Monday, May 20, 2019

An overview of Industrial Policy and its Implications for HRD

HRD Review 2003, Education, Employment and Skills in South Africa; Human Sciences Research Council Press. Chapter 3, pp 64-85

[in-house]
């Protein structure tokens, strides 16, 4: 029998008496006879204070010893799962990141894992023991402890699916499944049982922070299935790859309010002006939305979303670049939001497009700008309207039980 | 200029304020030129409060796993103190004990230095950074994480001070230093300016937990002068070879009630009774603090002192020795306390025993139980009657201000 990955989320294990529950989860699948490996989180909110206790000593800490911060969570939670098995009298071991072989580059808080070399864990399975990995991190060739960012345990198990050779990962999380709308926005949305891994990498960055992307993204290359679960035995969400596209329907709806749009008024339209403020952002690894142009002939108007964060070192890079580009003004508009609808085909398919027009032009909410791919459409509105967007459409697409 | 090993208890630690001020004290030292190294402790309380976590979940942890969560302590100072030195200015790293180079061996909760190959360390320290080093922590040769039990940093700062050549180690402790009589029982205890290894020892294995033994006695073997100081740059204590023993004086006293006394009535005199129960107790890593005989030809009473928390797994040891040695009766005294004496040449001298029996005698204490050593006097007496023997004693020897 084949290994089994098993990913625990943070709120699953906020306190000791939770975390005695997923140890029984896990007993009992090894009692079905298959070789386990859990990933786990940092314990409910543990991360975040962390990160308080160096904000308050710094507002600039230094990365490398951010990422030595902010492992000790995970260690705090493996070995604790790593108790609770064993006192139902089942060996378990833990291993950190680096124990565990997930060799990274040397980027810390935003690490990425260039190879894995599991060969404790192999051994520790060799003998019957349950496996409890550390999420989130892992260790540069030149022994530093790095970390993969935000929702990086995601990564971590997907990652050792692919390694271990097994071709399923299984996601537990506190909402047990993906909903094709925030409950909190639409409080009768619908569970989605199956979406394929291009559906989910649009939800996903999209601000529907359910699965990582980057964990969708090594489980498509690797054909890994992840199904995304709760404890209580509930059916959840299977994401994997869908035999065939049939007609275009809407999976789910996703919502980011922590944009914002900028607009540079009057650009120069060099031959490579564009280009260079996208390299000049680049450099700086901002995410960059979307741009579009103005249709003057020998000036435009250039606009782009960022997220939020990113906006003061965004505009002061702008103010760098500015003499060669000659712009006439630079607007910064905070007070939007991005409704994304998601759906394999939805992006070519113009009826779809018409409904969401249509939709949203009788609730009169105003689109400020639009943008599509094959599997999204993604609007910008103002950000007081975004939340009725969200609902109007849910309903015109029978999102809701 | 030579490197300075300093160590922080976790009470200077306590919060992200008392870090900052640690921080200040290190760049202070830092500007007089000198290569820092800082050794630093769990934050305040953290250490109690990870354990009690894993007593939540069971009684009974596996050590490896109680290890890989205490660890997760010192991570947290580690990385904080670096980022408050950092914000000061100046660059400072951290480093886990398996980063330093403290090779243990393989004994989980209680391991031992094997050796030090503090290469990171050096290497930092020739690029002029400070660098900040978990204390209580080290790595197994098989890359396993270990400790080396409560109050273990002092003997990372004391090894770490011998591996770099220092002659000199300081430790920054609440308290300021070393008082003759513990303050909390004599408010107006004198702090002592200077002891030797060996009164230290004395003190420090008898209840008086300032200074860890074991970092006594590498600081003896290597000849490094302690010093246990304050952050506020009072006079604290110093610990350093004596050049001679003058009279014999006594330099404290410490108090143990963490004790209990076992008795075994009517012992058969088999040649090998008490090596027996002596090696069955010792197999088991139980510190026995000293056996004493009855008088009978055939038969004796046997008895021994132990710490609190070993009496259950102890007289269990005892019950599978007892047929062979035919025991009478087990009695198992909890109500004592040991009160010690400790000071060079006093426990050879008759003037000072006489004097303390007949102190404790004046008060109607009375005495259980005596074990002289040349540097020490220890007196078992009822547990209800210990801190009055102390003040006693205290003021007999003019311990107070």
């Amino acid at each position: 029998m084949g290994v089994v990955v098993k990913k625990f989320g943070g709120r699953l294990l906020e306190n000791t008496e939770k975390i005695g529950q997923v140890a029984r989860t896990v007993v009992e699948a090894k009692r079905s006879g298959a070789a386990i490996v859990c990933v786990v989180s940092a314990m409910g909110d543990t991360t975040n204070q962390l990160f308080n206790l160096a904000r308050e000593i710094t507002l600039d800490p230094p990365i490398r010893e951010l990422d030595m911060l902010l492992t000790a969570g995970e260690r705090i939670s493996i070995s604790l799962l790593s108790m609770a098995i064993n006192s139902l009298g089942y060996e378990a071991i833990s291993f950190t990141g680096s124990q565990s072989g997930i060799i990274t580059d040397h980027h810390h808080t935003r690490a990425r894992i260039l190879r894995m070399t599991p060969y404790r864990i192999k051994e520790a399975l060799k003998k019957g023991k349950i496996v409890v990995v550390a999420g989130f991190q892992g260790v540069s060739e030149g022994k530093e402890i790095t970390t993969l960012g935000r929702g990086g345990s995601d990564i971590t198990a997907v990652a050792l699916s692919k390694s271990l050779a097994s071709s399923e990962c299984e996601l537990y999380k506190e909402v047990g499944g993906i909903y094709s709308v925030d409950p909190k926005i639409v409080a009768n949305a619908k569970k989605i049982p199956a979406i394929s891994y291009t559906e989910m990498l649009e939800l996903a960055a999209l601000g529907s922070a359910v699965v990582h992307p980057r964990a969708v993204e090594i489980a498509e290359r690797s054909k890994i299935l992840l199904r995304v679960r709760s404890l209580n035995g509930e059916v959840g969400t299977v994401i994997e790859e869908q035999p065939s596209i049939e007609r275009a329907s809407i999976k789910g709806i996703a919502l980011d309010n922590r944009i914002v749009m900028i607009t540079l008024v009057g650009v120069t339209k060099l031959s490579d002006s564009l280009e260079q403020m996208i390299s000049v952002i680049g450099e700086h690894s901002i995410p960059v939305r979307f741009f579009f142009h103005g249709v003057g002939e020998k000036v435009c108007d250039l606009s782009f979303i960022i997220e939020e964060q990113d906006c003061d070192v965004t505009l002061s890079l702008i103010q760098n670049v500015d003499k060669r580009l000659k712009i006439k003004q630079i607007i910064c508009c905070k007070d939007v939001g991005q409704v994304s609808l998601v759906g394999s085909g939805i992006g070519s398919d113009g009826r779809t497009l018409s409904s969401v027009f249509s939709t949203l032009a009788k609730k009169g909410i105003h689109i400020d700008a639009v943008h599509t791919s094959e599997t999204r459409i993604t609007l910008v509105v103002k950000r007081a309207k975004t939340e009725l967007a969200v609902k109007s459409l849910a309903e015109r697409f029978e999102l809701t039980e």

Altman and Mayer analyse the impact of South Africa’s industrial policy on the demand for labour. They show that industrial development has historically been driven by minerals extraction and import substitution, overlain by apartheid policies that excluded the majority of the population from the economy. This entrenched a growth path characterised by capital-intensive production processes, a paucity of skilled labour, and exceptionally high levels of unemployment The post-1994 period has seen a radical shift from the protectionist policies of the past. Trade liberalisation and supply-side policies have improved the competitiveness of manufactured exports. However, high levels of unemployment persist among unskilled and semi-skilled workers, as do high levels of inequality. The chapter concludes that human resource development policies should adopt a two-pronged approach: a short- to medium-term emphasis on developing unskilled labour for jobs in the non-tradable sector, and a long-term objective of enlarging the pool of skilled labour in line with the pattern of demand emerging in the manufacturing sector

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